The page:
As I try to settle in and meetup with work deadlines, memories of Cameroon keep replaying in my mind. Since this was a private family trip, I will not be posting pictures of my time in the country.
However I will speak on one of the many colorful experiences I had.
I was called FAT, every single day not just by family and friends who had not seen me in a long time but by complete strangers.
Each time the word was used to reference me, I cringed a little inside but smiled on the outside.This was a case of cultural differences.
In the US, the word FAT always reflects negative connotations in terms of a woman's beauty. In Cameroon, my size earned me the respect of the community because it marked the difference between a young girl and a woman. I was called Madame and "Aunty" because of my size. It was a way of acknowledging my womanhood while my skinnier peers where thought of as little girls and not necessarily given the same respect.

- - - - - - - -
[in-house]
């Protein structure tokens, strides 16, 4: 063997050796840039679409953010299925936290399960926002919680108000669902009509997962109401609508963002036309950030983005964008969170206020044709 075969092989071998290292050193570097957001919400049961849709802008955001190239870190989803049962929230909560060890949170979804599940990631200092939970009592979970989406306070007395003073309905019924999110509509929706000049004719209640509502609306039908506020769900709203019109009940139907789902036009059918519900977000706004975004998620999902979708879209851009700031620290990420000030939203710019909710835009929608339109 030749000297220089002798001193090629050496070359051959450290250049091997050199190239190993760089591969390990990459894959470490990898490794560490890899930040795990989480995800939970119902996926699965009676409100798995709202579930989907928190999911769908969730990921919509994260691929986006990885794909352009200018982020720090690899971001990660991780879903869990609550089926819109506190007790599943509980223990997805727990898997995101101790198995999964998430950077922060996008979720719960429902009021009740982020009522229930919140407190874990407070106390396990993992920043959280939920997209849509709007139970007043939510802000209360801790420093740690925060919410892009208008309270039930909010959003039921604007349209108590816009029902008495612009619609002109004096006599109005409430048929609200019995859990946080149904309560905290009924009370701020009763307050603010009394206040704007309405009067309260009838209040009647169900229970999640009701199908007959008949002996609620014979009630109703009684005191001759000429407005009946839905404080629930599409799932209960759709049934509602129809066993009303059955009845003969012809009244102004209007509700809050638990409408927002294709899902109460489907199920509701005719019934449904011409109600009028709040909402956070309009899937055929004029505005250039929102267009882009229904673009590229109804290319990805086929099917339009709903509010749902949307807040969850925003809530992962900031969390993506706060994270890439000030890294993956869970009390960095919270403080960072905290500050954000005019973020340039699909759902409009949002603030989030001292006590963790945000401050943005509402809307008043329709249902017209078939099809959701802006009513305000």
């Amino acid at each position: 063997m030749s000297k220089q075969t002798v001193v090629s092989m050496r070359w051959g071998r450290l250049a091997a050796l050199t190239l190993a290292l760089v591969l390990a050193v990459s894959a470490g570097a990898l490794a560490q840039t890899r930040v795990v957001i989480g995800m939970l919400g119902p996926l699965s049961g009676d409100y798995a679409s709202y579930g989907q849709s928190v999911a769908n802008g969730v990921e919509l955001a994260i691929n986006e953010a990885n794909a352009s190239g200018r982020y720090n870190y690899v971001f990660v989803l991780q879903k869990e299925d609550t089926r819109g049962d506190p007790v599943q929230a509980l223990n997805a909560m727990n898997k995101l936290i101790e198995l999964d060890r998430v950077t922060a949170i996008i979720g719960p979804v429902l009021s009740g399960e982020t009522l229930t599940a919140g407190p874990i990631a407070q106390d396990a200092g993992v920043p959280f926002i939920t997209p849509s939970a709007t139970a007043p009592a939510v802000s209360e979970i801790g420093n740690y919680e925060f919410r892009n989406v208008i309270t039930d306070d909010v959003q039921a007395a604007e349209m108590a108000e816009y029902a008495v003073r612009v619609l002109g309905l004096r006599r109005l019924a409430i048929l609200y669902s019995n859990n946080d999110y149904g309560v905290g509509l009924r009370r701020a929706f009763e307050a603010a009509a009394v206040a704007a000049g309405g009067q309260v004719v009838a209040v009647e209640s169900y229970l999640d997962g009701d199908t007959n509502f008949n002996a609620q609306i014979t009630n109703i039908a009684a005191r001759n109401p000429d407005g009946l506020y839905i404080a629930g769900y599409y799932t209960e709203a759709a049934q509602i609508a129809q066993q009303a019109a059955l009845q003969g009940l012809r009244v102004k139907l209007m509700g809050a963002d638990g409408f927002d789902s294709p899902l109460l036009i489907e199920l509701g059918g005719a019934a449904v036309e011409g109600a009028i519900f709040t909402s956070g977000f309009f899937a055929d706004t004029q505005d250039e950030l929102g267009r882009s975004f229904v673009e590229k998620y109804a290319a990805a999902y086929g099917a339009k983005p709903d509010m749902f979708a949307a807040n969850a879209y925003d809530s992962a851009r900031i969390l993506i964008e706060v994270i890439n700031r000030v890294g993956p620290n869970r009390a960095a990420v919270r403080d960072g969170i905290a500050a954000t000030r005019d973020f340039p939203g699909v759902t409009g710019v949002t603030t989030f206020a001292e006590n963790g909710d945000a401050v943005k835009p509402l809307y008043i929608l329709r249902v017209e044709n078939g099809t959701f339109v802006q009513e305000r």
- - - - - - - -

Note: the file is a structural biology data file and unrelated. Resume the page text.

As much as I understood this cultural perspective, my western brainwashed sense of how a woman should look could not reconcile how I was called and treated. I felt honoured to be among people who embrace "thickness" but the american in me still wished I was as skinny and petite as my cousins.
So how did I deal with this?
I hit the gym ASAP once back in the united states. lol. I know this isnt the right response.
I should embrace my curves but I sincerely believe my curves have gone out of hand and need regulation.
I should come to realize that beauty is in the eye of the beholder and holds different meanings in different countries. I do sincerely understand that.
But my reality is....I live in the USA. So unfortunately I have to live according to the norms of this society . From a professional development standpoint, especially for someone who works in the Exercise and wellness industry, how I look can greatly affect my marketability.
My weight loss and healthy lifestyle journey is meant for a lifetime.
All I can do is try daily, to honour my body by making healthy choices.